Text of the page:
1. is a Danish or Nordic citizen, or
    2. has been granted a residence permit in the Faroe Islands according to the Aliens Act, Section 7 (refugees), or
    3. has been holding a permanent residence permit for the last 3 years

  • For children under the age of 18 years of a parent, who

    1. is a resident in the Faroe Islands, or
    2. is the spouse of a resident in the Faroe Island provided the parent living in the Faroe islands has custody of the child

  • For parents over the age of 60 years of
    1. children living in the Faroe Islands, who are Danish or Nordic citizens, or
    2. children, who hold a residence permit in the Faroe Islands according to the Aliens Act, Section 7 (refugees)
  • For foreign citizens who are closely related to a legal resident in the Faroe Islands

 

It may be a condition when applying for a family reunification visa that the family member, who is a resident in the Faroe Islands, must accept responsibility to support the other applicants financially.

You can read more information about the rules of family reunification on the Faroese Immigration Office’s website below. You may also benefit from reading the guidelines on the website New to Denmark.

Getting a job

Your partner is more likely to feel comfortable and settled in the Faroe Islands if he or she has a job. A job can provide your partner with a sense of belonging in the Faroe Islands, as well as help them build their own local social networks. If your spouse has arrived in the Faroe Islands through family reunification, he or she is allowed to work in the Faroe Islands for the full duration of the residence permit.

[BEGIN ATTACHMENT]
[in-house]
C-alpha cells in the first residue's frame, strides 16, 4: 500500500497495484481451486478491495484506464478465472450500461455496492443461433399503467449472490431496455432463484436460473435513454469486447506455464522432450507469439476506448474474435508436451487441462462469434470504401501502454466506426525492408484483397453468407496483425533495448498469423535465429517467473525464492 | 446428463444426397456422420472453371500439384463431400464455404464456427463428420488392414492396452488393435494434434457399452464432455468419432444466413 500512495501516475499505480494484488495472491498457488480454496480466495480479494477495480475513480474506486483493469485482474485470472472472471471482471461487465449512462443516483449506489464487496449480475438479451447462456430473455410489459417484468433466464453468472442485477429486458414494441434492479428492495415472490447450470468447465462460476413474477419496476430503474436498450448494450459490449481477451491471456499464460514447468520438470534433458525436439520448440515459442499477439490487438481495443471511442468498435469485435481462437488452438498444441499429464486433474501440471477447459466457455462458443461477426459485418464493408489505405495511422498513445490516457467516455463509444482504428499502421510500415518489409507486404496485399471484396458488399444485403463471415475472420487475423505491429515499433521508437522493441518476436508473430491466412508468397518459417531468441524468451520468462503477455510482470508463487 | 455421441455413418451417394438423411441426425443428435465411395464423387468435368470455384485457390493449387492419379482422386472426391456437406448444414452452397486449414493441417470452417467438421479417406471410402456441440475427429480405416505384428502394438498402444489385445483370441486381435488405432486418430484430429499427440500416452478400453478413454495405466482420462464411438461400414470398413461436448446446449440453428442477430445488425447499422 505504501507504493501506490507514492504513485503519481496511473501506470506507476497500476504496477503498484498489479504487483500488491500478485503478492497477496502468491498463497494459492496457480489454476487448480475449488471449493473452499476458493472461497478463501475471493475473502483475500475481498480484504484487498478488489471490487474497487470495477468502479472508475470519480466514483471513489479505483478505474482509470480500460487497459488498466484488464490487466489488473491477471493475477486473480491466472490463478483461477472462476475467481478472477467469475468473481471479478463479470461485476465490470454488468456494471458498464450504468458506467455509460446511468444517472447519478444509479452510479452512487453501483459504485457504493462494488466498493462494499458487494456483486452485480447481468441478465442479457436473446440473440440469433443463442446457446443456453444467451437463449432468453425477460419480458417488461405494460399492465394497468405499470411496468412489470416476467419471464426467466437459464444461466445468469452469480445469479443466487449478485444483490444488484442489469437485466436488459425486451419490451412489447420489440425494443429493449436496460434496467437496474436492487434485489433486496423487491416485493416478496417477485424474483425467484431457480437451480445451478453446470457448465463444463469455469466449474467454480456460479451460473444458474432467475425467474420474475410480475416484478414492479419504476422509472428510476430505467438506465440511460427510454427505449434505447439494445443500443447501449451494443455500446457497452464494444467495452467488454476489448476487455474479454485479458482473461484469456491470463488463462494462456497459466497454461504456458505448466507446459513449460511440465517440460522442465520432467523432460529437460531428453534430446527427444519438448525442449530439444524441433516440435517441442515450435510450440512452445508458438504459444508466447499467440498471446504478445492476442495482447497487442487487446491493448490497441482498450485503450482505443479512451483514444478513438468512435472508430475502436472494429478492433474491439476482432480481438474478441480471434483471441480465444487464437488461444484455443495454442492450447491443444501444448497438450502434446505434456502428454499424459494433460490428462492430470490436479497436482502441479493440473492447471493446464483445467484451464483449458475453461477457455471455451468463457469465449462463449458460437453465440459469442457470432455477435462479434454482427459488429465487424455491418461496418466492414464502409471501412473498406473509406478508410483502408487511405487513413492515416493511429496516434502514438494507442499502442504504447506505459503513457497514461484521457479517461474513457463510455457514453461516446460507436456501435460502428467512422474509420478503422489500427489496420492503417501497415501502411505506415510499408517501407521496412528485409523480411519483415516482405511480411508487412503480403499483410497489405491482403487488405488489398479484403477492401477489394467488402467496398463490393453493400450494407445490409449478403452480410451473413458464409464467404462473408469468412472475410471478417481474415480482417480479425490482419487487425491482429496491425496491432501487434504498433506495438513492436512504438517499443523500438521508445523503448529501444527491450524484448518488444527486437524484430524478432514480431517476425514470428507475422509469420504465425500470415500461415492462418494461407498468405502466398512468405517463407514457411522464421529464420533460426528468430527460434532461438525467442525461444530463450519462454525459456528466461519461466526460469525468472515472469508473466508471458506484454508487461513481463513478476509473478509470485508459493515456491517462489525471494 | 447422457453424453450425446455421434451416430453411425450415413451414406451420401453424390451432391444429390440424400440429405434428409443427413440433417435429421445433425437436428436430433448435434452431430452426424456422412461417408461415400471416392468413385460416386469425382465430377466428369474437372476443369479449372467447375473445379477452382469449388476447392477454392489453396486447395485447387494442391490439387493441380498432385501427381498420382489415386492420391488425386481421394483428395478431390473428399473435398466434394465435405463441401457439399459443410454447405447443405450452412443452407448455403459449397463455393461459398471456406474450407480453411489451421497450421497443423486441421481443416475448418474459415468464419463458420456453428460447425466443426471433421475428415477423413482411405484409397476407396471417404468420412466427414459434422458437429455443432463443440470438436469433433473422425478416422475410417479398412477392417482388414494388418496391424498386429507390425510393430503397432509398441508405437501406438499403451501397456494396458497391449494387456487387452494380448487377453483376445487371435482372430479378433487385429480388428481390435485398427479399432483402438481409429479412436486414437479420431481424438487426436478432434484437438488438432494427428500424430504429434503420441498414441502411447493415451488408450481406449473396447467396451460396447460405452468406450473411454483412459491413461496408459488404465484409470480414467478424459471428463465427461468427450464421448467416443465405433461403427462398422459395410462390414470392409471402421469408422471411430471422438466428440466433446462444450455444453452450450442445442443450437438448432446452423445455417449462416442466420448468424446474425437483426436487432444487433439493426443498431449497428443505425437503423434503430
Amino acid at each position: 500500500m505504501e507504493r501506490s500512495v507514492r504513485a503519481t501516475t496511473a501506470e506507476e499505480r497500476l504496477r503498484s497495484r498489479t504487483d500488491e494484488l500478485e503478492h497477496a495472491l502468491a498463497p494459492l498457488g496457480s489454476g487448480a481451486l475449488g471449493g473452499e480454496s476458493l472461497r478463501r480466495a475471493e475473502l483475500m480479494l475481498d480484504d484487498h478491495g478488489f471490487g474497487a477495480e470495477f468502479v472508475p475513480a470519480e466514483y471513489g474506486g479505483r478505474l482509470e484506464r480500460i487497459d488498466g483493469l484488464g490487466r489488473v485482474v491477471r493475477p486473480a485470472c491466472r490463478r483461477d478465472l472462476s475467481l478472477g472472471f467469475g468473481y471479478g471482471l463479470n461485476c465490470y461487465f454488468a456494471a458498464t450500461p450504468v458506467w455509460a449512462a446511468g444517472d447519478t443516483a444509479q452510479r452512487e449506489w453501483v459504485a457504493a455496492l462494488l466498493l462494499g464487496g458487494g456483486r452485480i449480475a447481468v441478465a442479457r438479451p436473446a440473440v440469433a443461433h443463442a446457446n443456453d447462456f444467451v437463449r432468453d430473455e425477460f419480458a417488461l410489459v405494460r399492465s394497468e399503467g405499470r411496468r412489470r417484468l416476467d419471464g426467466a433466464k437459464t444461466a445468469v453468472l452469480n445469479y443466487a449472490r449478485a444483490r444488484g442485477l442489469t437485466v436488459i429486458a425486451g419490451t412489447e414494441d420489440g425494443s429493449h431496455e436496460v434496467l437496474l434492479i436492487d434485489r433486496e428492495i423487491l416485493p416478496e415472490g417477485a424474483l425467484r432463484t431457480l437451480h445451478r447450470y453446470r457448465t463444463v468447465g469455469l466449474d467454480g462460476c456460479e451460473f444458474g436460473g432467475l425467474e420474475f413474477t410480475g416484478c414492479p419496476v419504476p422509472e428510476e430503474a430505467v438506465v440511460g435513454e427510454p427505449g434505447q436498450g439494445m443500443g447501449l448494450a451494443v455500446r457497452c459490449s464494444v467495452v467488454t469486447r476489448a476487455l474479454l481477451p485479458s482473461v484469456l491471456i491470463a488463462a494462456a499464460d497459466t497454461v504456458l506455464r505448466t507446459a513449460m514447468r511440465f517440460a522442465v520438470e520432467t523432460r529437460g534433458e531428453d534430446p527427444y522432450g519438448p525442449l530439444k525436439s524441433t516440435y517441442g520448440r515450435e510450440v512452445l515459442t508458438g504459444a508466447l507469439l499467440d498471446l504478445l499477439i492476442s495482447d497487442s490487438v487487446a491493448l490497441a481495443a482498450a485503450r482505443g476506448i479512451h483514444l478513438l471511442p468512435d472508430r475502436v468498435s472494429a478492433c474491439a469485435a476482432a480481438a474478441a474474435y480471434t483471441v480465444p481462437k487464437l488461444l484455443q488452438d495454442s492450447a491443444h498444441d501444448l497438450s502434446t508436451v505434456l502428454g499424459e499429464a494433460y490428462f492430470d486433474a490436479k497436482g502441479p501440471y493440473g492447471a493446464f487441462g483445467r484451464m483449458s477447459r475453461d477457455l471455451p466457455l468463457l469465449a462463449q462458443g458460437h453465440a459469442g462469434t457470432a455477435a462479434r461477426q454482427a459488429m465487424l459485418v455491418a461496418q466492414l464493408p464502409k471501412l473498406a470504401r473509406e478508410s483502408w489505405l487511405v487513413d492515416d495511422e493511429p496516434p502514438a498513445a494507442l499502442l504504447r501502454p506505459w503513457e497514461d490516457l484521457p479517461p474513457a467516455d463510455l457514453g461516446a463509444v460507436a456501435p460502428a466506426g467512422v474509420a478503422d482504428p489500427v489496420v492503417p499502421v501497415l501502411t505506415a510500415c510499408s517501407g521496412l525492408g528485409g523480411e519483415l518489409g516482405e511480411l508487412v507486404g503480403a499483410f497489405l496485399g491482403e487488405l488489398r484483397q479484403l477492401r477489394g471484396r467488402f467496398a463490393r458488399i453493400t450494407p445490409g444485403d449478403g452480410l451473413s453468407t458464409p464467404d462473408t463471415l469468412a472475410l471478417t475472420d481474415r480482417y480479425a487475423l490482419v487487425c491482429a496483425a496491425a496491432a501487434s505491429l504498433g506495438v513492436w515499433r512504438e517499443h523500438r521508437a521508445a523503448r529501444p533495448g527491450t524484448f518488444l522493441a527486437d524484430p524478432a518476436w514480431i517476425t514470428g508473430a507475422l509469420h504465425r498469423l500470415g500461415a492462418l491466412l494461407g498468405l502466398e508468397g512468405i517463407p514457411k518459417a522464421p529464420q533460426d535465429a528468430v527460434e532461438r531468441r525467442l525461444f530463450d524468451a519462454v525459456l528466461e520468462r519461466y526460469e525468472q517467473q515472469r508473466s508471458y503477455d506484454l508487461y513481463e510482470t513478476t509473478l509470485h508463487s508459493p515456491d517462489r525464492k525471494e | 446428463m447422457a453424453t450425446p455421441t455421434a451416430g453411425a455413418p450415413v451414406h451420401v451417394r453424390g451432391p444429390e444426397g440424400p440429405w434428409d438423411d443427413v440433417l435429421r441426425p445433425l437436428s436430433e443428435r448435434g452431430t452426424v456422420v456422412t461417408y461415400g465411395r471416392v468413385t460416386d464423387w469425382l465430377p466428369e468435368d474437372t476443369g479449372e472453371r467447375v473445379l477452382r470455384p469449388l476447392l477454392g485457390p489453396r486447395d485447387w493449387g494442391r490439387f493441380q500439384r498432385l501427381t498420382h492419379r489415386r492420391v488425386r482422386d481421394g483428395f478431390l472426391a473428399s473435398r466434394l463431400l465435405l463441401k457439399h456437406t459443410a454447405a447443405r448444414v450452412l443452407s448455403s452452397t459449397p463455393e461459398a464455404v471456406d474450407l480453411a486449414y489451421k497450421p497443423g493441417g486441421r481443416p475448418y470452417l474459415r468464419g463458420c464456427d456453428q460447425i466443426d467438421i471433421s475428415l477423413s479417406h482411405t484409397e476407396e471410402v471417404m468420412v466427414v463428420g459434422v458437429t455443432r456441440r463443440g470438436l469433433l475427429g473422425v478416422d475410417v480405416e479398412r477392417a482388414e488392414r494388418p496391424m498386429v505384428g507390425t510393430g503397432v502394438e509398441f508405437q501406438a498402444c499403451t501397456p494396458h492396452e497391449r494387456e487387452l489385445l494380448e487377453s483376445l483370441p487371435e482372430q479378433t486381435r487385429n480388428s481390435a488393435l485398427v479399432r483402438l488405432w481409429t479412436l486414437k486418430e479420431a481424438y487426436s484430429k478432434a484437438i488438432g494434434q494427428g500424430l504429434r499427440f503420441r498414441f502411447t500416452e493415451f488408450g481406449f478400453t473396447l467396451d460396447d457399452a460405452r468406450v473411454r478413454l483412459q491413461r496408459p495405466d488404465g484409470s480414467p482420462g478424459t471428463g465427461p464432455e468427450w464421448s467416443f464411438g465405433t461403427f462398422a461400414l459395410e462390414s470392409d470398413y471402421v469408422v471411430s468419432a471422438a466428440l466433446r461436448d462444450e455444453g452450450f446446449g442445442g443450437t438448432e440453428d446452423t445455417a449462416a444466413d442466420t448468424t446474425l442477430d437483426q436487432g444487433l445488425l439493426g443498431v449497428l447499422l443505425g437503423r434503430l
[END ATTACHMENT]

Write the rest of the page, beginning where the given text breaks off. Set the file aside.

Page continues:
The unemployment rate has been consistently low in the Faroe Islands for a long period, but it will still take an independent effort and initiative to get a job. A good starting point would be to contact the government unemployment office (ALS), which administers the jobsite www.storv.fo. ALS can also advise you how to adapt your CV and application to suit Faroese employers.

The websites storv.fo and starvsportal.fo (‘starv’ and ‘størv’ are the Faroese words for ‘job’ and ‘jobs’) provide updated information about job vacancies and provide the option of registering a profile and uploading a CV on the sites.

The websites are in Faroese only, so you may need to ask a Faroese speaker for assistance.

Au pairs

Some families in the Faroe Islands choose to have an au pair. Nordic citizens (citizens from Denmark, Iceland, Norway, Sweden and Finland) who wish to come to the Faroe Islands as au pairs are free to reside and work in the Faroe Islands.

All other foreigners need a residence permit in order to work as au pairs in the Faroe Islands. You can find more information about the rules and conditions on the Faroese Immigration Office’s website:

The Faroese Immigration Office – Au pairs (new window)

Additional information

The Faroese Immigration Office’s website contains useful information, resources and links.

Their section about integration includes a handbook for newcomers called New to the Faroe Islands, information on translation services and external resources covering language learning, health and integration initiatives.

The Faroese Immigration Office – new to the Faroe Islands (new window)

Relevant links

Cultural life            

Sports         

Outdoor life          

Working or studying in the Faroe Islands

Practical matters and self-service